From the Basement

October 15, 2011

On the Writing-Spirit Connection

Filed under: Faith,Writing — jeannablue @ 1:08 pm
Tags: , , , ,

I was recently talking with a friend who is going through a bit of a rough time; a few symptoms mentioned were spiritual dryness and a lack of writing fervor. That struck a chord with me—when I’m spiritually dry, I don’t write, or maybe it’s that when I’m not writing, I’m spiritually dry … which comes first is a mystery. Call it the creative version of the chicken and the egg.

Truth be told, I communicate best with God when I’m writing to him—love letters, complaint letters, missives filled with the banality of daily life. And, of course, the why am I here? What have you done? Why are you letting this happen? What do you want me to do? letters (the answer to those is invariably: have faith, read the Bible, and make a decision that seems best).

I have tons of prayer journals stacked up on shelves in the closet. I don’t know that I ever set out to write a “prayer journal,” as I’m thoroughly terrible at committing to similar courses of action (for example, reading my Bible every day—never been too good at that). It’s that I can’t focus my thoughts in a conversation. Whenever I’m reading a novel and see the “s/he thought” notation, I laugh. Goodness, that’s not realistic—at least not for me. For me, critical thinking is critical writing. In order to think hard about anything, I write—oh, ideas come as thoughts, but I have to find a paper and pen or else I’ll lose them like leaves in the wind. (Hence why I carry a notebook and pen with me everywhere.) I use sheaves of paper to map out my academic arguments, my stories, the occasional poem, and, yes, just about every prayer that requires any length. I’ll find pages in notebooks where I started trying to write through something—a difficult discussion with my now-husband, for instance—and it inevitably turns into a prayer.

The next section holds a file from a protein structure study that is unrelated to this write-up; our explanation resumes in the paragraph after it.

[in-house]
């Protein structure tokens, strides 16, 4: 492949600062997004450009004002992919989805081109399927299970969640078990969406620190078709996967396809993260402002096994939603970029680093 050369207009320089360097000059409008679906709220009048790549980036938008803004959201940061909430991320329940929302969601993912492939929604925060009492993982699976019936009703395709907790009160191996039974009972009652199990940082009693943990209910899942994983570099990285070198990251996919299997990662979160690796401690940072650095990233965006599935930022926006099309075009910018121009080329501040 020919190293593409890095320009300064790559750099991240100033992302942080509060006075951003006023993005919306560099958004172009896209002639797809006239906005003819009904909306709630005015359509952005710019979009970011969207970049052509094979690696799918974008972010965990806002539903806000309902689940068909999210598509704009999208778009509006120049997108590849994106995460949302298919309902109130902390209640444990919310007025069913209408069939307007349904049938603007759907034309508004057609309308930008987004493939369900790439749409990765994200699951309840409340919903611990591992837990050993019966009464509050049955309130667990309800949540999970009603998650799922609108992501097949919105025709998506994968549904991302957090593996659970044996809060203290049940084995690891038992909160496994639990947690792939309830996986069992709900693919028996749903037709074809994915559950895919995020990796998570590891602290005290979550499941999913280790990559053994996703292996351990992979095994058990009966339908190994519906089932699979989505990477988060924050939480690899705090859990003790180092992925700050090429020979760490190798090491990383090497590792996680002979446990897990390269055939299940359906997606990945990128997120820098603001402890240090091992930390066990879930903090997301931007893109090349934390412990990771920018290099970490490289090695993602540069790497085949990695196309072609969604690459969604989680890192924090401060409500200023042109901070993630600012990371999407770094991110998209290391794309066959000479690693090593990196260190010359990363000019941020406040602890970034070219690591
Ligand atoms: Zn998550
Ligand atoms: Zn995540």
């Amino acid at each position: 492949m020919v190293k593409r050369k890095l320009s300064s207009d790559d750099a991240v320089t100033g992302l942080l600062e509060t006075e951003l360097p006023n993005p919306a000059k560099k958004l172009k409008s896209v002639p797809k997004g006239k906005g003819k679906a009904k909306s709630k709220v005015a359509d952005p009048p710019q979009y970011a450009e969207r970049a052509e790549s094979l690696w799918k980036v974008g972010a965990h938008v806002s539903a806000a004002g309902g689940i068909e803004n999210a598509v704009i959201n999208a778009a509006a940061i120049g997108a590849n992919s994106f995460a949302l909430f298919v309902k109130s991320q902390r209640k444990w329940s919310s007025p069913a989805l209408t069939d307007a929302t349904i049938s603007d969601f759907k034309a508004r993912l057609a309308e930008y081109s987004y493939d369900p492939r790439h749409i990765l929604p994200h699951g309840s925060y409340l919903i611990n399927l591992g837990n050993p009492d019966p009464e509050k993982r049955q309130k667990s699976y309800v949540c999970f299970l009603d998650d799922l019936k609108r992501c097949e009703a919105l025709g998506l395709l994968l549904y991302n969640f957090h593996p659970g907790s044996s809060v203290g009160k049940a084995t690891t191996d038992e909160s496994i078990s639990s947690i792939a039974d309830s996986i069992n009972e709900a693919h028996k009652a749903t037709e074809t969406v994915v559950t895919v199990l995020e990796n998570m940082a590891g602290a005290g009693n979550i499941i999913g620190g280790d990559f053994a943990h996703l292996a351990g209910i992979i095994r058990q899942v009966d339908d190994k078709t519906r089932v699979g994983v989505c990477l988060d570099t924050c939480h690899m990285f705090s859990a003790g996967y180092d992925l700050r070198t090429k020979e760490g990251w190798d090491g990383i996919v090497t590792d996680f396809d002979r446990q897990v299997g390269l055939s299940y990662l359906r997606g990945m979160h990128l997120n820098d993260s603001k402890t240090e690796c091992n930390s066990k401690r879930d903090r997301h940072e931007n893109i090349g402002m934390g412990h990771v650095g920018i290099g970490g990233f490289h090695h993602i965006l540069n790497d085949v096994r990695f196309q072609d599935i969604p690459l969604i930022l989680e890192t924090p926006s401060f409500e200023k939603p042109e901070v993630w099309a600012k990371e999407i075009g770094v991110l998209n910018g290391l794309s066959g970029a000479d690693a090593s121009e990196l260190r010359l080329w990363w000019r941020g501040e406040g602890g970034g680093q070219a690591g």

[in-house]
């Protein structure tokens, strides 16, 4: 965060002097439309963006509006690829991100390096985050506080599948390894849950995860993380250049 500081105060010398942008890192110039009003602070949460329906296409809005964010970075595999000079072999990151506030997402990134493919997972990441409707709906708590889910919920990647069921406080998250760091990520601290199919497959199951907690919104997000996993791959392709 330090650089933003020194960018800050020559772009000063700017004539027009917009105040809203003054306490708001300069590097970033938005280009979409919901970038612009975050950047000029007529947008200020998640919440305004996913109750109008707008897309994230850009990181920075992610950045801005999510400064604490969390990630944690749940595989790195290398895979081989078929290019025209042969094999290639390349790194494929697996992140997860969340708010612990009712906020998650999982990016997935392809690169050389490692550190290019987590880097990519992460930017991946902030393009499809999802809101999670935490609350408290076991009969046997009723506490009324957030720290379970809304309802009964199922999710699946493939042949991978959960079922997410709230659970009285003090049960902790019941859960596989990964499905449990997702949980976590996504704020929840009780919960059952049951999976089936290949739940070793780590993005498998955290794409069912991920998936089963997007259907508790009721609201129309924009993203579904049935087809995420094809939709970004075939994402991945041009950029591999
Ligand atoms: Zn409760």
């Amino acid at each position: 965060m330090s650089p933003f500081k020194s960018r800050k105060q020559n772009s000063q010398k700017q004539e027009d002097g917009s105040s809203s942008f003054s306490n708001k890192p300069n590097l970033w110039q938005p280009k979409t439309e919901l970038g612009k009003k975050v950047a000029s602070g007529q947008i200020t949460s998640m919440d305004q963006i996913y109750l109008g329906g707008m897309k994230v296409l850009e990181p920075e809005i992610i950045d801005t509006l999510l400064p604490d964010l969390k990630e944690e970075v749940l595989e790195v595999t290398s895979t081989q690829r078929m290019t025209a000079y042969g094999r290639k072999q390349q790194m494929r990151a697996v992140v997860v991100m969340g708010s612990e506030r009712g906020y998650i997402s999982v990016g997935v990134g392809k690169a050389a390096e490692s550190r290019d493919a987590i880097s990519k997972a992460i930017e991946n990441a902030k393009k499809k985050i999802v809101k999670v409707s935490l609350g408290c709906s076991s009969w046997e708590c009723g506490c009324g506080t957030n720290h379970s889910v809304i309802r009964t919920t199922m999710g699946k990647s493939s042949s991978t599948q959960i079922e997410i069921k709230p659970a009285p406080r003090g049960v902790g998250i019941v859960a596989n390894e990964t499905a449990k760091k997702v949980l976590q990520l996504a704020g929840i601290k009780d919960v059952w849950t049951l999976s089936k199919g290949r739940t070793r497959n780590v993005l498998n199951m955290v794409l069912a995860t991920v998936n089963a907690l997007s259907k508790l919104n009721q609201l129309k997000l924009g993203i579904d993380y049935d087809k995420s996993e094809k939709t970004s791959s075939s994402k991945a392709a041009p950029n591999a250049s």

There’s something very spiritual about the writing process. It’s not just that writing is a connection to God, but it’s almost as though God, or the fabric He’s created, speak through the writing. There’s a phenomenal chapter in The Right to Write by Julia Cameron where she talks the spiritual nature of writing, that as writers, we are vessels that are filled a story that comes from something greater than ourselves. I don’t know where my characters or stories come from, I don’t know how I know what happens next—the story just writes itself, and the characters do things that continually surprise me. Cameron is not committed to any one idea of God or the Universe, and while I obviously see that creative source as God the Father, I still agree wholeheartedly with her main point: that writing is a listening process, a spiritual process that is good for the soul.

But this butts up against the ego, against pride, against the relatively new Western idea that as writers, we have to be Original and Inventive, making a Big Cultural Contribution. Cameron delves into this negotiation of ego vs. channel with clarity and insight:

            The ego hates being a “channel”—or whatever other nonoffensive word you can find for it. The ego wants to take credit…. The ego wants to have it both ways: to receive the work effortlessly and then take the full glory for having “thought it all up” instead of “taking it all down.”

It is possible to write out of the ego. It is possible, but it is also painful and exhausting. Back in my drinking days, I used to strain to be brilliant, to write the best, the most amazing, most dazzling …  Is it any wonder that chemical additives seemed like a good idea, like the secret advantage I just might need?